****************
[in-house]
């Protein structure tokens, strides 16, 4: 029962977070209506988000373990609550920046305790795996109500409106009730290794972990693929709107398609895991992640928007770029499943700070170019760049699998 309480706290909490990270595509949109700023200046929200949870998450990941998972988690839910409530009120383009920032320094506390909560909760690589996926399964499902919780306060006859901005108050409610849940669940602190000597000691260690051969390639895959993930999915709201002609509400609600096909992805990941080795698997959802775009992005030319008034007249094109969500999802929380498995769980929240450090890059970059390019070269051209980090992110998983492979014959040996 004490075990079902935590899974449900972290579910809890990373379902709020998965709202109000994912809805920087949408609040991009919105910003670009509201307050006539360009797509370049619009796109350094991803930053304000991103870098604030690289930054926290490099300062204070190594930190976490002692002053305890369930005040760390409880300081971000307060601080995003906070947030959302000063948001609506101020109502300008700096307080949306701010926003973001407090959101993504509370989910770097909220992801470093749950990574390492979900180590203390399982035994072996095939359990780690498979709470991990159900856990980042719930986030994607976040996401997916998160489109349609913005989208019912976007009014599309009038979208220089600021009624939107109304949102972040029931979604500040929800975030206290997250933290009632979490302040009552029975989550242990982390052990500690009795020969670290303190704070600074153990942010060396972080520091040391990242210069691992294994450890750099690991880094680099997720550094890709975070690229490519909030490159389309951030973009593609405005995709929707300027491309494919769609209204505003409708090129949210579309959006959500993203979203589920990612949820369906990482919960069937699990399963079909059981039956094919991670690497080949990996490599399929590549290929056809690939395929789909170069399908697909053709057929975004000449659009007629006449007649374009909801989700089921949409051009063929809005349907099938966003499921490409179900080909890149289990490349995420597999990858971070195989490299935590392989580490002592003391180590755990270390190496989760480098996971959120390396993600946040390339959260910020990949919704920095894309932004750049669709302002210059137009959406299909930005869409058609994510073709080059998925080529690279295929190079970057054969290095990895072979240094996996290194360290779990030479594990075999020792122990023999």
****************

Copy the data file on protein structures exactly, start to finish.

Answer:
[in-house]
């Protein structure tokens, strides 16, 4: 029962977070209506988000373990609550920046305790795996109500409106009730290794972990693929709107398609895991992640928007770029499943700070170019760049699998 309480706290909490990270595509949109700023200046929200949870998450990941998972988690839910409530009120383009920032320094506390909560909760690589996926399964499902919780306060006859901005108050409610849940669940602190000597000691260690051969390639895959993930999915709201002609509400609600096909992805990941080795698997959802775009992005030319008034007249094109969500999802929380498995769980929240450090890059970059390019070269051209980090992110998983492979014959040996 004490075990079902935590899974449900972290579910809890990373379902709020998965709202109000994912809805920087949408609040991009919105910003670009509201307050006539360009797509370049619009796109350094991803930053304000991103870098604030690289930054926290490099300062204070190594930190976490002692002053305890369930005040760390409880300081971000307060601080995003906070947030959302000063948001609506101020109502300008700096307080949306701010926003973001407090959101993504509370989910770097909220992801470093749950990574390492979900180590203390399982035994072996095939359990780690498979709470991990159900856990980042719930986030994607976040996401997916998160489109349609913005989208019912976007009014599309009038979208220089600021009624939107109304949102972040029931979604500040929800975030206290997250933290009632979490302040009552029975989550242990982390052990500690009795020969670290303190704070600074153990942010060396972080520091040391990242210069691992294994450890750099690991880094680099997720550094890709975070690229490519909030490159389309951030973009593609405005995709929707300027491309494919769609209204505003409708090129949210579309959006959500993203979203589920990612949820369906990482919960069937699990399963079909059981039956094919991670690497080949990996490599399929590549290929056809690939395929789909170069399908697909053709057929975004000449659009007629006449007649374009909801989700089921949409051009063929809005349907099938966003499921490409179900080909890149289990490349995420597999990858971070195989490299935590392989580490002592003391180590755990270390190496989760480098996971959120390396993600946040390339959260910020990949919704920095894309932004750049669709302002210059137009959406299909930005869409058609994510073709080059998925080529690279295929190079970057054969290095990895072979240094996996290194360290779990030479594990075999020792122990023999």